When we did the GEOPRIV work we say it as a protocol design exercise (where the communication protocol could be everything from SIP, XMPP, to HTTP -- even though there was an excessive focus on SIP based on the use cases that some of us had for he emergency services environment). While we provided lots of flexibility in the protocol there are certainly limits (if you for example look at the way we had to design the location filters, see http://tools.ietf.org/html/rfc6447). Of course one could now write a Java applet and download it via the browser and then have the application do whatever it is supposed to do. The user would have to accept the software installation. You guys had taken a very different approach in the W3C with the focus on the JavaScript geolocation API. Of course there will be a permission dialog as well when the user's location is distributed but otherwise the code that gets send to the browser may change at any time (whenever I load a new page) and there may even be code folded in from other sites as well. 

Wouldn't you say there are differences in the way how JavaScript works and the way how Java/Python/etc. works even though they all may well be executed within a virtual machine?

I understand that some applications do run in a browser like environment even if the different user interface (different chrome) makes the user believe it isn't.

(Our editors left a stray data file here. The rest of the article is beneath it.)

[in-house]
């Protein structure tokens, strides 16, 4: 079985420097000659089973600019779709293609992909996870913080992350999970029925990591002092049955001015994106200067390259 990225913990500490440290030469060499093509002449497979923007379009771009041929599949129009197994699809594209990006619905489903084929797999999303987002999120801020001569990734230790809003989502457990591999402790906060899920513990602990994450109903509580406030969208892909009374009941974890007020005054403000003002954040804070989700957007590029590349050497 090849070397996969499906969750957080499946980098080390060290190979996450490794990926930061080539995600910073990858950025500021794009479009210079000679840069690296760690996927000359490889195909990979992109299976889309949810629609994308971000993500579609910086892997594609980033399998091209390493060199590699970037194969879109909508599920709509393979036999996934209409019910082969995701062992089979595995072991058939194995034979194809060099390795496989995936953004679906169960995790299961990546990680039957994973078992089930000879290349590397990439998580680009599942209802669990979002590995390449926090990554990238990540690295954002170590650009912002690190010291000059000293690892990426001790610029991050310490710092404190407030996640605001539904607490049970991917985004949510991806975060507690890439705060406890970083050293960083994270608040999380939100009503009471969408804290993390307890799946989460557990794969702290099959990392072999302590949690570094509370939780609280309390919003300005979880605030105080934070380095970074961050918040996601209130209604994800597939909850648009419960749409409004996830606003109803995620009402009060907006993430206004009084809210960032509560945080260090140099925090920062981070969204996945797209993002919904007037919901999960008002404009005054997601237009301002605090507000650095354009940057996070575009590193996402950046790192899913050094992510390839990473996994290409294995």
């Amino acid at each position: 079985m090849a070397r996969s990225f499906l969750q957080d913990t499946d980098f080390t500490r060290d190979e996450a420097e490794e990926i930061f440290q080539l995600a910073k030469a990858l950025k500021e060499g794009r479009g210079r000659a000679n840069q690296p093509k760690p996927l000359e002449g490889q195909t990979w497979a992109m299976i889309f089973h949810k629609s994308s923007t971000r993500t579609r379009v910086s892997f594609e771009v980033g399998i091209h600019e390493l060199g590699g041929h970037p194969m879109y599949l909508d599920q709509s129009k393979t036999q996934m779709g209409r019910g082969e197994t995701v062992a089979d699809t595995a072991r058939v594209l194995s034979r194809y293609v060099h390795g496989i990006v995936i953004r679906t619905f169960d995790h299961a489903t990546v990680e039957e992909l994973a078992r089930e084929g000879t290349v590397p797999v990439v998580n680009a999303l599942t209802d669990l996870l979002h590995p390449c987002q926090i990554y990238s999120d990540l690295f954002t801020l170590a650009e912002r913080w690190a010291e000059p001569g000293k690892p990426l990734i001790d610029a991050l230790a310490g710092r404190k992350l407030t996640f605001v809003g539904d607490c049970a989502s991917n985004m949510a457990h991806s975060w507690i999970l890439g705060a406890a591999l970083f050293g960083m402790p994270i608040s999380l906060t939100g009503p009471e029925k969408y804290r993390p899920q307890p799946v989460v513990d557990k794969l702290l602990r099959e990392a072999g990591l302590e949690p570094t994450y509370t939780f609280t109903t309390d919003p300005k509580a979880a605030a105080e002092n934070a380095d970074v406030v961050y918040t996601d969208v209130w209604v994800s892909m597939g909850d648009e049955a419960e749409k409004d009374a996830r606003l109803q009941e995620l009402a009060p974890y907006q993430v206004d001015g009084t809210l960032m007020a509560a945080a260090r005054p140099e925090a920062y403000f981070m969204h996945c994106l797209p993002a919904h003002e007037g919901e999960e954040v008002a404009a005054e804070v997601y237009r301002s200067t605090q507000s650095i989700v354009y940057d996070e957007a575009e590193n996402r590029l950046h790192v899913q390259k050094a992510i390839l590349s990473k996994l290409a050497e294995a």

> 
>> In addition to these two approaches there is also a third one in the mobile space where you package a Web application so that it looks like a native application. 
> 
> That is known as a hybrid application. The same sort of issues apply as discussed in the previous section.
> 
>> From year 2000 onwards we had seen a lot of shift from native applications to Web applications. There may be many reasons for that but I believe the main advantages were: (...)
>> * The security of downloadable native applications was just horrible. Web pages with JavaScript in there offered much better properties in that regard. 
> 
> Actually I don't think that that was a driving factor apart from maybe a tiny geek elite. Today's app stores are extremely successful despite offering pretty laughable security overall.

> 
>> Over the last few years there was a lot of development in the operating system section (on the mobile side) and the application eco-system has changed quite a bit as well. The development had impact from a security and an economic point of view. There seems to be some excitement for application stores that aims to provide additional revenue to developers and at the same time they serve as a gateway function for distributing applications. 
>> 
>> While there is great progress with the work you guys are doing in the W3C on the Web platform environment (as would call it), I would mostly say in the area of JavaScript APIs, there is still the question of where the development will be going. 
>